Henry becomes such a confident, assertive, aggressive soldier that, ironically, he becomes a fighting machine himself.
He is dazed by the blow and wanders back through the woods. As he watches, the battle turns against the Union forces, and many of the men begin to retreat.
One of these wounded soldiers, identified as "a tattered soldier," befriends Henry and begins a conversation with him; however, when the tattered soldier asks Henry where he is wounded, Henry evades the question by leaving him and drifting into the crowd of soldiers.
When he finally engages in his first battle, he blindly fires into the battle haze, never seeing his enemy. Henry resolves his guilt over abandoning the tattered soldier by deciding to use the memory of this selfish, uncaring act to keep himself humble — to control any egotism he feels because of his now strong fighting ability.
Henry is then befriended by a cheery soldier who returns him to his regiment. Wilson feared that he was going to die in battle, and he wanted Henry to give the letters to his family. This knowledge gives Henry courage and restores his confidence.
He hears the noise of a battle and sees reinforcement troops heading toward the front. As Henry continues walking with the wounded, he sees a veteran soldier of his company, Jim Conklin, who is mortally wounded. Henry fears being ridiculed by his comrades on his return, but when he enters his camp, two soldiers, Wilson and Simpson, see his injury and immediately begin ministering to him.
Henry continues his retreat for some time, even after he overhears that his regiment repelled the enemy. He experiences tedious waiting, not immediate glory. The tattered soldier again asks Henry about his wound. Henry gets caught up in their retreat. It is the story of the growth of a young man from innocence to maturity.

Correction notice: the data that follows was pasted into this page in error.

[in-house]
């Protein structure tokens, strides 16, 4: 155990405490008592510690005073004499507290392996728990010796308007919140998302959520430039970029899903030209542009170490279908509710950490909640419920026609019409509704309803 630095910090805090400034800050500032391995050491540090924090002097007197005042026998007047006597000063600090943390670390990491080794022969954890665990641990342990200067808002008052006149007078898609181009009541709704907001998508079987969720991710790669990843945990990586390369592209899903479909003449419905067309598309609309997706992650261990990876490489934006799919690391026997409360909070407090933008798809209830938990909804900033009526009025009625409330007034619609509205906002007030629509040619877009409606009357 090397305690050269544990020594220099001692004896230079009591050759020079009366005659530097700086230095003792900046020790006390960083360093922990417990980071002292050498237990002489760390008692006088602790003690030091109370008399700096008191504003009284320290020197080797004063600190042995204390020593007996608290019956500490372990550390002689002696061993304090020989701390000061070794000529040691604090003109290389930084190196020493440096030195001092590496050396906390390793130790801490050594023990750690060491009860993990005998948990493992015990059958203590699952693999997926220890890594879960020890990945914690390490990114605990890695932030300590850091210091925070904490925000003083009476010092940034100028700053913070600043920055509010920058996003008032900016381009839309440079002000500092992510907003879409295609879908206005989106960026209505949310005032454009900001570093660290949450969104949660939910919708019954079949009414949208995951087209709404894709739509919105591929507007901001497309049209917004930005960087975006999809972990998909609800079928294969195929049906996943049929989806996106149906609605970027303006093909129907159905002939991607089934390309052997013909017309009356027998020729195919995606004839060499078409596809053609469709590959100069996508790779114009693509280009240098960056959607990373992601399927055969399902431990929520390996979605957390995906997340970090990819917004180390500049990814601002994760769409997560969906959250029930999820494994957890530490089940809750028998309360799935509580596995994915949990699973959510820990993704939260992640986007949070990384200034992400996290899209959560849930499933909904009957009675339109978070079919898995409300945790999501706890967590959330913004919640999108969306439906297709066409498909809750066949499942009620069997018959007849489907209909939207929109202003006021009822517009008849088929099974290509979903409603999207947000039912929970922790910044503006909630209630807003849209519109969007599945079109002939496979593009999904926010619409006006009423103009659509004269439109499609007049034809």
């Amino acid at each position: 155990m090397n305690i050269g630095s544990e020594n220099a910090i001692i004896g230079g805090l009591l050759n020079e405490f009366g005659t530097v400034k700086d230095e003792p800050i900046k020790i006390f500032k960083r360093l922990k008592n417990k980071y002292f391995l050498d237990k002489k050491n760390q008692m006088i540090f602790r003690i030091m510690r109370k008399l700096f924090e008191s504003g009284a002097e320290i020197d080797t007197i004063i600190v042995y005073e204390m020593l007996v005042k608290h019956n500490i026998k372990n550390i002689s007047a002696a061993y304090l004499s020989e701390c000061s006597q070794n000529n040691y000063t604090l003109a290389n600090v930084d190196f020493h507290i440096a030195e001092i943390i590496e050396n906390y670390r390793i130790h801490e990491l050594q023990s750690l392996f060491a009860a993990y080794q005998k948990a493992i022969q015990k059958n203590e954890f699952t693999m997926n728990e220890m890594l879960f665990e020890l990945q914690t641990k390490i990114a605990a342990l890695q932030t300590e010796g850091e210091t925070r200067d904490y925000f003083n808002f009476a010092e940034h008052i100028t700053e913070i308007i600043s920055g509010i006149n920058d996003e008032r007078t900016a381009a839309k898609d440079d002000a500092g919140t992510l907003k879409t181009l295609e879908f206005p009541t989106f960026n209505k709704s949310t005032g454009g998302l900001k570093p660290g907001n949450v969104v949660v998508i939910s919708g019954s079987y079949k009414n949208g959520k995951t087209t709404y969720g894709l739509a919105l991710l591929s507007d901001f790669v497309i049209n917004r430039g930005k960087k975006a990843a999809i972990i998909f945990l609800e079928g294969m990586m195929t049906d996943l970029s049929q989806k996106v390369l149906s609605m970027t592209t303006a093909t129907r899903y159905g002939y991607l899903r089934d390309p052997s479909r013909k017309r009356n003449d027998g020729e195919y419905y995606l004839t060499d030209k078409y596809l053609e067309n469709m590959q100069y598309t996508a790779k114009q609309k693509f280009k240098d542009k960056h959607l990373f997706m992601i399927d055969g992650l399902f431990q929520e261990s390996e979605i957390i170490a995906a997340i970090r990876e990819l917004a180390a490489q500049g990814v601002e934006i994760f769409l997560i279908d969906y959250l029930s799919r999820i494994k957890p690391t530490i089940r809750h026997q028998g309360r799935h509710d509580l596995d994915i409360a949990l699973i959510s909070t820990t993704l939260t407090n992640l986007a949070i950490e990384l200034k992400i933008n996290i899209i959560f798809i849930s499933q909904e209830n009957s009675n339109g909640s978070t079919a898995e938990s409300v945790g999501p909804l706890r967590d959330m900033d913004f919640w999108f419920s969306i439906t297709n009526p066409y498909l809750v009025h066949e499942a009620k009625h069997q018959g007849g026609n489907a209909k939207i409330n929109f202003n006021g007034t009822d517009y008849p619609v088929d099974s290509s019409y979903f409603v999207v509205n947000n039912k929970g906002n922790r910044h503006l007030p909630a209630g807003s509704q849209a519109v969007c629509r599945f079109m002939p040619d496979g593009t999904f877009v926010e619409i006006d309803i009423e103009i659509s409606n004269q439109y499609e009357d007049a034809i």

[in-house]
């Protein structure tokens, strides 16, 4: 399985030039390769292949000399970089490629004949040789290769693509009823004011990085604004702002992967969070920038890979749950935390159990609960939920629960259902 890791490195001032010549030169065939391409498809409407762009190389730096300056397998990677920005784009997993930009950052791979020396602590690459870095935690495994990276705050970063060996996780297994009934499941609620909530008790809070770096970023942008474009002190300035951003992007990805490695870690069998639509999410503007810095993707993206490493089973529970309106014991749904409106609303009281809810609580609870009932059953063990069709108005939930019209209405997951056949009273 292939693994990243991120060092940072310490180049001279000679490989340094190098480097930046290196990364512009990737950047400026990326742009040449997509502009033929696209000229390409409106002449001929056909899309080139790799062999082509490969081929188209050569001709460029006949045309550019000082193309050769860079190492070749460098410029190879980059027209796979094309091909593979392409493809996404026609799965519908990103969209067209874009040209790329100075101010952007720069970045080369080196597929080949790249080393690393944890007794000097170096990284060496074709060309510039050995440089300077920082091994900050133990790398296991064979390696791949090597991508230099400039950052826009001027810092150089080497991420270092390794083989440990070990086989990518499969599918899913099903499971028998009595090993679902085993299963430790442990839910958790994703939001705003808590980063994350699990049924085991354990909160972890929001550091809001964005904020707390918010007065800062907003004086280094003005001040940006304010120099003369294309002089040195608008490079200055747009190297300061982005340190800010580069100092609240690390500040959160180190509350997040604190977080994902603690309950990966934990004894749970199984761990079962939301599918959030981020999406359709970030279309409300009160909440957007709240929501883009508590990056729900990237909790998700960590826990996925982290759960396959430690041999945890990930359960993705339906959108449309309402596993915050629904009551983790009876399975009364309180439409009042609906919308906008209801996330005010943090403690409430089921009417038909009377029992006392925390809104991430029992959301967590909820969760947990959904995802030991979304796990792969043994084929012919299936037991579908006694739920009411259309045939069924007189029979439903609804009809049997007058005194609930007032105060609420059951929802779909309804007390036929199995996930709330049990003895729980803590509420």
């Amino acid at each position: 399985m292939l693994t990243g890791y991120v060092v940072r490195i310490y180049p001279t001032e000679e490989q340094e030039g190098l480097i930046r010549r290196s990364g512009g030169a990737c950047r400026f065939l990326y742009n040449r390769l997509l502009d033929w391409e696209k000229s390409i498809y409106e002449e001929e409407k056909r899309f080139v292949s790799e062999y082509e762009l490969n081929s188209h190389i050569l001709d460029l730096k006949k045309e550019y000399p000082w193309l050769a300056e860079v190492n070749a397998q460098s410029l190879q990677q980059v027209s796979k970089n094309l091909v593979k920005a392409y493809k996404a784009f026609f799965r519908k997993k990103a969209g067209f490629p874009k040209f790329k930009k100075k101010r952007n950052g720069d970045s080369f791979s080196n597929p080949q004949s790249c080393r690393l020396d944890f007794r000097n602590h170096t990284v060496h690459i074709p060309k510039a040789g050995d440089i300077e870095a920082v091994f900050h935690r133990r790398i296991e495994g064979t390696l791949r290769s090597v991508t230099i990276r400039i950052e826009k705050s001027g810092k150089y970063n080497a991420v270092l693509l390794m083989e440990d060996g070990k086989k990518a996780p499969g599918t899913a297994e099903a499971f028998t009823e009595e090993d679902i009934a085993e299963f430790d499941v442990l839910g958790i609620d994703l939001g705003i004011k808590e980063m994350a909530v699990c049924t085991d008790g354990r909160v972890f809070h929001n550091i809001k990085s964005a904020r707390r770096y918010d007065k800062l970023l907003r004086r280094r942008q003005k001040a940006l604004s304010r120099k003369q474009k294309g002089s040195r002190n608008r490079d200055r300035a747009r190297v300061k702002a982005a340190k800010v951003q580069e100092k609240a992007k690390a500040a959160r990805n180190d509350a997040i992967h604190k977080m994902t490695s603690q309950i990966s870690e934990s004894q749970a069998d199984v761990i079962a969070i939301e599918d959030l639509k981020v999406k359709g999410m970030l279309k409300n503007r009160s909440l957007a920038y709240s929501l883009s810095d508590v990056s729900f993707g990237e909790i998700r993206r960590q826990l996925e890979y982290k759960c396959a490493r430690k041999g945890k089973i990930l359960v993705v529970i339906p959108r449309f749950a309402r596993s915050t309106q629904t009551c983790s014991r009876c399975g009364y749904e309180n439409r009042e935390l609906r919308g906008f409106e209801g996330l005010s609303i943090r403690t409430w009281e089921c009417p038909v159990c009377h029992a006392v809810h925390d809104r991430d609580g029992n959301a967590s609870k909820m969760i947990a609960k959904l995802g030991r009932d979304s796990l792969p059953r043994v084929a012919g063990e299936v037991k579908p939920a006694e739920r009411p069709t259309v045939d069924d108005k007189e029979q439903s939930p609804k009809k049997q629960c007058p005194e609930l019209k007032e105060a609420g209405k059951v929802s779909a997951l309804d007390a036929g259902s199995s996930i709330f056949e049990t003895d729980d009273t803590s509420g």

When Jim suddenly collapses and dies, Henry is devastated. Henry follows Jim, and, eventually, the tattered soldier joins them. The more he waits for battle, the more doubt and fear creep into his mind.
Shortly after enlisting, the reality of his decision sets in. Henry converts his fear of the enemy into anger and becomes a leader, fighting boldly at the side of his lieutenant. He tries to stop a retreating soldier to find out what is happening; however, the soldier only wants to get away, so he hits Henry over the head with his rifle, leaving Henry with a serious head wound.
As the regiment prepares to move out, Wilson asks Henry to return a packet of letters that he gave Henry before the first battle. He comes upon many wounded men returning from the front to get medical assistance. When he finally slows and rests, he hears the sound of a renewed battle and, ironically, he returns to the battle from which he has fled.Lesson Summary.
The Red Badge of Courage is a story of a young man's journey to adulthood, over 48 hours of battle during the Civil War. The use of color, religious, and animal imagery highlights the difference between the romantic narrator and the realistic novel.
The Red Badge of Courage study guide contains a biography of Stephen Crane, literature essays, a complete e-text, quiz questions, major themes, characters, and a full summary and analysis. The Red Badge of Courage took a non-traditional approach to the war story.
In addition to stylistic differences (which are treated in detail in the companion EDSITEment lesson The Red Badge of Courage: A New Kind of Realism), Crane eschews the didacticism readers were accustomed to.
See a complete list of the characters in The Red Badge of Courage and in-depth analyses of Henry Fleming, Jim Conklin, and Wilson. The Red Badge of Courage is the story of Henry Fleming, a teenager who enlists with the Union Army in the hopes of fulfilling his dreams of glory.
Shortly after enlisting, the reality of his decision sets in. The Red Badge of Courage takes place during an unnamed battle during the Civil War.
Crane deliberately never mentions the place, the date, or even the .Download